Skip to Accessibility Tools Skip to Content Skip to Footer

“Just Don’t Think About It” Is Not Want I Want To Hear!

Just don’t think about it… Has anyone ever said this to you in regards to the pain you experience from psoriatic arthritis? I have heard this more than I can count and it is one of the most annoying things that someone could say. Don’t get me wrong, I am all for a good distraction, but it is not possible to think away my pain or forget that I have a chronic illness.

Why we must think about it

I often wonder if the people who tell us not to think about our pain are actually expressing that they don’t want to hear about or acknowledge that we are in pain. I understand that they don’t like knowing that we are hurting, but neither do we. Because of this, I am careful about how much I share with others. I don’t want to overwhelm friends and family, but I also want them to understand what I am going through. The truth is that we have to think about our pain. Our pain levels help us determine what we can do or how long we can do it. It also sends signals to let us know when we need to rest or if we pushed too far. Pain also gives us insight to what is going on in our bodies. We learn to recognize repeated pains and their triggers which can be helpful when trying to decipher whether a new pain is “normal” or something to worry about. If I didn’t think about my pain I would always run myself down and the majority of my time would be spent in bed or in the hospital.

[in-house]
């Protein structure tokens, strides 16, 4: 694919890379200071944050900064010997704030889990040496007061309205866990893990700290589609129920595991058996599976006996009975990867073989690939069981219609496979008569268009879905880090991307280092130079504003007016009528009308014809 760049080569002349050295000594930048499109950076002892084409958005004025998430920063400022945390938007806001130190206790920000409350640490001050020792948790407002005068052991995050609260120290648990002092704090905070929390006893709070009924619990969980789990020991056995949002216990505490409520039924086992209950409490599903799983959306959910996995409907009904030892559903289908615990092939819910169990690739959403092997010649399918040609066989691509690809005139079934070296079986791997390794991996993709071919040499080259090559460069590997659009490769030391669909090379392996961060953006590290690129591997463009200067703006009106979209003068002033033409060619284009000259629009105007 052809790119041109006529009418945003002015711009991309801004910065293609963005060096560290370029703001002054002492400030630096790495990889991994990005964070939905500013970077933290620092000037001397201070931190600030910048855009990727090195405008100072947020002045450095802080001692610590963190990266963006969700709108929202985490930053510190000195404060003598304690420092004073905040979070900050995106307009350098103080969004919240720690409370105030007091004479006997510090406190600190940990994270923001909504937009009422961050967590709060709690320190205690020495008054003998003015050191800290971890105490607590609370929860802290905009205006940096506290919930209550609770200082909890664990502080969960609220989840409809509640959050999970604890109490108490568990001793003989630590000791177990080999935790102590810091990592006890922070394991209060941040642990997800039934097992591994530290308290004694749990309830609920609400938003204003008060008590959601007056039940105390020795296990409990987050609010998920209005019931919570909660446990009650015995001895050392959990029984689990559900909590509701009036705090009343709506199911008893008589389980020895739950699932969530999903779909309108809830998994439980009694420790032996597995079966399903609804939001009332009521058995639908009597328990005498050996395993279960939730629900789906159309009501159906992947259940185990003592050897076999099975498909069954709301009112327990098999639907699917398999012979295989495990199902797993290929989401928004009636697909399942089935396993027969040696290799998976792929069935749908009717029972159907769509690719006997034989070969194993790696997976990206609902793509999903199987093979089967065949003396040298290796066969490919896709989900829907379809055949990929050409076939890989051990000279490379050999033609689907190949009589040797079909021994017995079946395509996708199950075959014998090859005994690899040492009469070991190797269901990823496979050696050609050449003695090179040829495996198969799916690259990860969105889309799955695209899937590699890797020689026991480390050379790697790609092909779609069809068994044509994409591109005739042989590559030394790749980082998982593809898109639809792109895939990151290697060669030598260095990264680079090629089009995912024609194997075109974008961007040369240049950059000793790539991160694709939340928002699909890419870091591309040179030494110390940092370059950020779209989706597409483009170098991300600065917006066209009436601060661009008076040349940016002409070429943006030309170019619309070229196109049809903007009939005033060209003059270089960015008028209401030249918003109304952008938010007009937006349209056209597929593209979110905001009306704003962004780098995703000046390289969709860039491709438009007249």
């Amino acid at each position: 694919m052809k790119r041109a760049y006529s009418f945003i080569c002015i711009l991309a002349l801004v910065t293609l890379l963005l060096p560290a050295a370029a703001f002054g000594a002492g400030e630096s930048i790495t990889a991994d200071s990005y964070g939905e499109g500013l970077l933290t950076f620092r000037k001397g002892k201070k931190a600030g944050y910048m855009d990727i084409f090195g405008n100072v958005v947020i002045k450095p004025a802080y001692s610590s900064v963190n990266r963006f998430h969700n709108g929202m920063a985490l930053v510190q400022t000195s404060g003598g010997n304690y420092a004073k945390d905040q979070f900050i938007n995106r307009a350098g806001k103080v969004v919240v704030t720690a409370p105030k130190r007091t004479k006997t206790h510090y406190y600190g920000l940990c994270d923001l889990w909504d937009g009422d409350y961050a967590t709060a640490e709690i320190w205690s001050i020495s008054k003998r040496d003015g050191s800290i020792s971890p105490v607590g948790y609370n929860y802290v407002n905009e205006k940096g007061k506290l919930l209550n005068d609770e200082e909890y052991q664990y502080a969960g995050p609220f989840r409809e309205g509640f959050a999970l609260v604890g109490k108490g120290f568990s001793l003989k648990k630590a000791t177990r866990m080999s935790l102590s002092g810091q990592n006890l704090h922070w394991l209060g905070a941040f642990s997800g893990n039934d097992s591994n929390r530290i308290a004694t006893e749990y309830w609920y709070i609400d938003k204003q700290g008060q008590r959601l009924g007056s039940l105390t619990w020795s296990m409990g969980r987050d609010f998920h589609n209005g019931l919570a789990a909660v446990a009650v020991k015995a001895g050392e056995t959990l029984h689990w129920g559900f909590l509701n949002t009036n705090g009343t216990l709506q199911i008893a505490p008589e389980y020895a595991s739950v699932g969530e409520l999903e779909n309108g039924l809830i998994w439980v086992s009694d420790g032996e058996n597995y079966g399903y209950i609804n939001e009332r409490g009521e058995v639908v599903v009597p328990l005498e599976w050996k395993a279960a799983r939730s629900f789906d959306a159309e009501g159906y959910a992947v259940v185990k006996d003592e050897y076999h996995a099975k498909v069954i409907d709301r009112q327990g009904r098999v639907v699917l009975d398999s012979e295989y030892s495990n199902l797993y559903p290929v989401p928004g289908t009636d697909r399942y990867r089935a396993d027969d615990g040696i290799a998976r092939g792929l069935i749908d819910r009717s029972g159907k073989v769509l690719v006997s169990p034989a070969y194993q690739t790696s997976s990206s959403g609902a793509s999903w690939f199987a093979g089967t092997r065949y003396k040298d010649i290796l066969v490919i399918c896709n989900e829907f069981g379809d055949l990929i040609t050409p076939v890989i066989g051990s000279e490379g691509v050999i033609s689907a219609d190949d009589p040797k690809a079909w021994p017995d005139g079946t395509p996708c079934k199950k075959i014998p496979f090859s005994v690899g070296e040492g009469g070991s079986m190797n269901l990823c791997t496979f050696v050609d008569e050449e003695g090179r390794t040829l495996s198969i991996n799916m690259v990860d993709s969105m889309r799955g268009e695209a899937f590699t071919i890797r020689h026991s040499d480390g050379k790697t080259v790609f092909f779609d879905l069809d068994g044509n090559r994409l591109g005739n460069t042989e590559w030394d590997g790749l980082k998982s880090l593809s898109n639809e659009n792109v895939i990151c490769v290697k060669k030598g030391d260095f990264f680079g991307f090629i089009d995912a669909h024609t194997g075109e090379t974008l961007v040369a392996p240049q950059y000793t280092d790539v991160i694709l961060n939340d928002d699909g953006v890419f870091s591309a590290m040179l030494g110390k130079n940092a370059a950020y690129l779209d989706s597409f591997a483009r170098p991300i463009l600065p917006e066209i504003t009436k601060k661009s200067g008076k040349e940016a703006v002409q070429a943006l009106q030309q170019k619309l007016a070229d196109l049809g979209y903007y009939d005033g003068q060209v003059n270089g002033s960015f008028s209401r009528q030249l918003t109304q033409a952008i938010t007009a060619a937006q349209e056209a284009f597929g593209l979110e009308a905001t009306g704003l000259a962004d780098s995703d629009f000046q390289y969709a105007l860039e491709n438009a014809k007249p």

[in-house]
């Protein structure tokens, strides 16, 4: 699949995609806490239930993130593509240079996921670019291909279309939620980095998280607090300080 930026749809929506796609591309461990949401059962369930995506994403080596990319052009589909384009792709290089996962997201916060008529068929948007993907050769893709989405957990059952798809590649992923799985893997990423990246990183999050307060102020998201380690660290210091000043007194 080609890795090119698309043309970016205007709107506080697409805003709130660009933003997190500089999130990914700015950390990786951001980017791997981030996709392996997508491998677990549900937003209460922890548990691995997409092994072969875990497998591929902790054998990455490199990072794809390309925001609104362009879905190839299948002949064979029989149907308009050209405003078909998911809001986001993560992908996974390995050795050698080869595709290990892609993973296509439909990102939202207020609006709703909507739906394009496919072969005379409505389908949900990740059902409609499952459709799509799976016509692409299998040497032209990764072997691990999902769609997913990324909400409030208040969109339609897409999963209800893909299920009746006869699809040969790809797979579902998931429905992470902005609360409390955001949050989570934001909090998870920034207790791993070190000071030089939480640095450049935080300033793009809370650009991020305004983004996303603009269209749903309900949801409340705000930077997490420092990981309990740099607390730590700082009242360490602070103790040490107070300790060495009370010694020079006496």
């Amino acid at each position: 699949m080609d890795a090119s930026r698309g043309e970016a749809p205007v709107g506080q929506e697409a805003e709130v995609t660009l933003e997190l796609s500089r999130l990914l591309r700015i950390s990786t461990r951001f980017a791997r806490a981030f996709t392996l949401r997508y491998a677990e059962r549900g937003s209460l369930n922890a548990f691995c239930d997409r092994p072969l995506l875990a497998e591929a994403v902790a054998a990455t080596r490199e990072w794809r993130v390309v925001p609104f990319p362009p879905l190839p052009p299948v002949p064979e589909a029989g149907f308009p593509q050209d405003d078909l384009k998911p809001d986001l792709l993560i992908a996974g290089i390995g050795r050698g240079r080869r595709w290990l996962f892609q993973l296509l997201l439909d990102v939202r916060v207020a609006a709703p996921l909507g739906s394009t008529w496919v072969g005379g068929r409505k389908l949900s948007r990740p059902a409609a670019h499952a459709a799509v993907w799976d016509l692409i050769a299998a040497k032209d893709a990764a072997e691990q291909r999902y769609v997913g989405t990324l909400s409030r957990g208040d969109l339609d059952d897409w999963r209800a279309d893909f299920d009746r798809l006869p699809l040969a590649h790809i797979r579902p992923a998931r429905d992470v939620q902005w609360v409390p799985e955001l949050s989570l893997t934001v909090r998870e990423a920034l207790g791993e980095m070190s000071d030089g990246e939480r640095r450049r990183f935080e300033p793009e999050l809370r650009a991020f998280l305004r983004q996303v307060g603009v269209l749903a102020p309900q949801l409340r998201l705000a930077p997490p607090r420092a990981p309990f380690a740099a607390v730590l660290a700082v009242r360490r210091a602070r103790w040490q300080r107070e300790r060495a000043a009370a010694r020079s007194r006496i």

Impossible to ignore

When someone suggests that I just don’t think about it, I ask them if they would give the same advice to someone who had been stabbed or broke their arm. Would not thinking about it make it possible for them to go on living their lives? Of course not, they have to address the cause of their pain and then be careful not to increase it. Living with a painful chronic illness is no different except that my pain is not visible to others. Pain is pain, whether it is visible or not.

This article represents the opinions, thoughts, and experiences of the author; none of this content has been paid for by any advertiser. The team does not recommend or endorse any products or treatments discussed herein. Learn more about how we maintain editorial integrity here.